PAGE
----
Electric Vehicles [EVs] are thriving. Latest figures from Total affirm that over 150,000 EVs are now recorded in the UK, with numbers expected to reach 1 million in the next couple of years and 9 million by 2030.
As well as this astounding foresight of economic growth, the framework necessary for charging the vehicles is also making fantastic progress. A recent study from Zap-Map highlights how the amount of EV chargers in the UK has actually surpassed the amount of petrol stations.
With UK businesses starting to investigate the economic and environmental advantages of electrifying their fleets, it seems like an ideal time to revisit how we fit charging facilities.
EV charging – The basics:
In simple terms, EV chargers require an electrical supply. Quantifying the size of the necessary electrical supply is dependent on the power rating and amount of EV chargers you propose to fit.
A couple of slow chargers [up to 3kW] intended for overnight charging are in less demand than a batch of faster Direct Current [DC] chargers [over 50kW] which can easily charge a vehicle in between 30 to 60 minutes.
EV chargers can create harmonic distortion on the network and so therefore, you must inform your Distribution Network Operator [DNO] of your intention to fit EV chargers. This will guarantee that the local network can manage, even if you have the capacity available in your current supply agreement.
You can work out what type of EV chargers you will need using the following guidance:
- Working out how much capacity is necessary
- The rate at which your vehicles must be charged decides the type of charger you require.
- Slow chargers – fully charged in 8 to 10 hours and are normally rated up to 3kW.
- Fast chargers – fully charged in 2 to 5 hours and are normally rated between 7kW and 22kW.
- Rapid chargers – fully charged in 30 to 60 minutes and are normally rated at any figure above 55kW.
The Tesla supercharger, to take an extreme example, functions at 120kW and the ABB Terra High Power at an incredible 350kW.
It is also essential to examine the number of EVs and your charging routine, and therefore one must consider several different factors:
Is it possible to charge your vehicles overnight? You could even think about setting up a charging strategy with staggered times throughout the day. Or will you put EVs on charge every day, at the same time?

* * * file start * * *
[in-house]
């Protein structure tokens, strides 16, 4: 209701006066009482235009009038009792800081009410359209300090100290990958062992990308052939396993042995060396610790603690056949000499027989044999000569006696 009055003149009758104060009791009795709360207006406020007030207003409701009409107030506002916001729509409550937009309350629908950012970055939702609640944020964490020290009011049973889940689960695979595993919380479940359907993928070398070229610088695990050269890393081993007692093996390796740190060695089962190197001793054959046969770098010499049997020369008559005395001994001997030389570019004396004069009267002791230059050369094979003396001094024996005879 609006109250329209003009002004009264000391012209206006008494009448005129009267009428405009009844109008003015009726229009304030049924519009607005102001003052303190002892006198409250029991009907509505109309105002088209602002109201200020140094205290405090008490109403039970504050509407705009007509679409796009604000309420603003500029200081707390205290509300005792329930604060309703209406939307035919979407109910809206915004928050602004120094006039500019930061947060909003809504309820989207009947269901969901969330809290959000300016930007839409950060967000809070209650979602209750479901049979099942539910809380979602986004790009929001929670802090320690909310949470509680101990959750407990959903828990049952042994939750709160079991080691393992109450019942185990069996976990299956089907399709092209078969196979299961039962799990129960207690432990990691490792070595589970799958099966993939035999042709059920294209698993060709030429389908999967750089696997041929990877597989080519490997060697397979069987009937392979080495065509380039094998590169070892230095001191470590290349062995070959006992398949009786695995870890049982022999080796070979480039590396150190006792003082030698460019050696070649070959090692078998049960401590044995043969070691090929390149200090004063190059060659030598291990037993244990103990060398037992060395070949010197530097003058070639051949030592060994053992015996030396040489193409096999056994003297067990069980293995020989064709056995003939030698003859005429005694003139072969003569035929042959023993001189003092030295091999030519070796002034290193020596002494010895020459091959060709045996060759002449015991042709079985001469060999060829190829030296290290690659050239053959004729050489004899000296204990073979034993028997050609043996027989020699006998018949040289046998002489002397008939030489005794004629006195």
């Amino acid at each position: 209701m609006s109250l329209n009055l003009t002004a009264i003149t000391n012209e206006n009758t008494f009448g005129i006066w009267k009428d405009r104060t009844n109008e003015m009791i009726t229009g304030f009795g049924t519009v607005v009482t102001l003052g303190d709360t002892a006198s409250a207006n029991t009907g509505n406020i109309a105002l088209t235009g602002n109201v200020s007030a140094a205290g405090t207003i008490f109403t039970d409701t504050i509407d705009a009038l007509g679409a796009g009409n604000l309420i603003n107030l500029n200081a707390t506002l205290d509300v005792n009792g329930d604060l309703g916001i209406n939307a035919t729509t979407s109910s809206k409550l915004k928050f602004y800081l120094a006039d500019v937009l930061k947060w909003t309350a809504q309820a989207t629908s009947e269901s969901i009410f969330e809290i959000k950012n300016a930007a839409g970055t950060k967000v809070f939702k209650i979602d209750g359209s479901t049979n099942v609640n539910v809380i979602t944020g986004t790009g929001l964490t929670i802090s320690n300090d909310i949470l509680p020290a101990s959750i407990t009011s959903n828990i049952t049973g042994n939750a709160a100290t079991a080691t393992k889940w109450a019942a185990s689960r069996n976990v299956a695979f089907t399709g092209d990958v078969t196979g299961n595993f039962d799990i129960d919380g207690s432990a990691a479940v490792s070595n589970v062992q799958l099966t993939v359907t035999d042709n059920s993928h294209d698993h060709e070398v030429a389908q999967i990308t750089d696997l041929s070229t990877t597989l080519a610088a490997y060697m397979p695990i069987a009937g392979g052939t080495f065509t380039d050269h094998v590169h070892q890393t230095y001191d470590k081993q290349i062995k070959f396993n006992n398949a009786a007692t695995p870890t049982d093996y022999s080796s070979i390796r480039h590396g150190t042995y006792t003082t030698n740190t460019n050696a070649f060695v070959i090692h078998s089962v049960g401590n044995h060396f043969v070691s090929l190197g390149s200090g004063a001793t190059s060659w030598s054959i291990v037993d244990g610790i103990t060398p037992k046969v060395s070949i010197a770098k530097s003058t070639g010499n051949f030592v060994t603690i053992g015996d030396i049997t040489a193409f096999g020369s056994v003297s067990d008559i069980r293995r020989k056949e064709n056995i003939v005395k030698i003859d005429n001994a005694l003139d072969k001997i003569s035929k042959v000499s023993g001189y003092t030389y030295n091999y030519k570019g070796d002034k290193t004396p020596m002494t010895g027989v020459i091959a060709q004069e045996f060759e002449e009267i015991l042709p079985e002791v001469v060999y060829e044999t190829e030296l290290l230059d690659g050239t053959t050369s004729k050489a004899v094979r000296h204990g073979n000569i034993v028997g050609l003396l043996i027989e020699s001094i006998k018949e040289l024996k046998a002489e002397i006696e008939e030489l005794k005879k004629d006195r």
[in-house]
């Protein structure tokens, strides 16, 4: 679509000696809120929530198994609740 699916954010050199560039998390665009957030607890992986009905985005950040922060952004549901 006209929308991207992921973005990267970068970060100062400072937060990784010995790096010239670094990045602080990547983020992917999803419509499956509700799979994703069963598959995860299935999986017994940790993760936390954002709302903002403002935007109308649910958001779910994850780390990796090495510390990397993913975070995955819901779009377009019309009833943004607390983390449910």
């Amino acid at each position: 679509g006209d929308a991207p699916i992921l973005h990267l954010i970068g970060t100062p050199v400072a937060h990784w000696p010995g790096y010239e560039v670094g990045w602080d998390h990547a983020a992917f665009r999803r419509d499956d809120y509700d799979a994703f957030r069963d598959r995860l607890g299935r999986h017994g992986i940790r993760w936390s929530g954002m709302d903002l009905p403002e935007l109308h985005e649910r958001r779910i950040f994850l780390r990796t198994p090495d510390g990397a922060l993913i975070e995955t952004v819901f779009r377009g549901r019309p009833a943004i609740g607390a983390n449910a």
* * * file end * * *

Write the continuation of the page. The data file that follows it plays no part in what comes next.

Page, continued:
Factors like this help to control how much power you will be most likely to need at any singular time.
Do you plan to possess any export?
Could you or are you interested in connecting your EV chargers to a battery storage solution? By doing so, you can charge the battery during lower-cost tariff periods and then issue power to the vehicles during higher tariff periods. This means it becomes easier and more cost-effective to charge EVs regardless as to when they need a power boost.
However, it is important to note that if you do opt for a battery storage solution to help electrify and power your fleet, the Distribution Network Operator [DNO] must study the network’s capacity to handle the export of electricity back and forth, as the battery storage system constantly charges and discharges.
Is the capacity locally available?
You will need to find out whether the electrical load you require is readily accessible from the local distribution network, and this can be done by applying for a Point of Connection [PoC] from your Distribution Network Operator [DNO].
What is a PoC? Put simply, it is a specific spot on the distribution network [normally a cable, overhead line, or substation] where you can plug in a cable, transporting the necessary supply over to your site.
The DNO supplies you with a quote that sums up the total cost for you. Prices can be impacted to some extent by whether:
- The DNO needs to carry out any reinforcement work on their network to issue you with this PoC, and if they do, then these costs are transferred onto you.
- And whether they provide you a PoC at a Low Voltage [LV] or High Voltage [HV] will influence it too, since HV will need a sub-station installed which will increase the cost.
Independent Connection Providers [ICPs], like Rock Power Connections for instance, can supply you with other quotations to improve your electrical connection.
Who is responsible for the installed network?
If the DNO installs your new electricity supply, they will also own it. This is called ‘adopting,’ and it will mean your connection will become part of the distribution network. They then become responsible for all future maintenance and ensuring the power remains on. There are a number of independent DNOs [IDNOs] who will also adopt your installation and will provide a financial incentive upon energisation. This can make a competitive proposition to the DNO. Rock Power Connections has established relationships with IDNOs and can organise this on your behalf.
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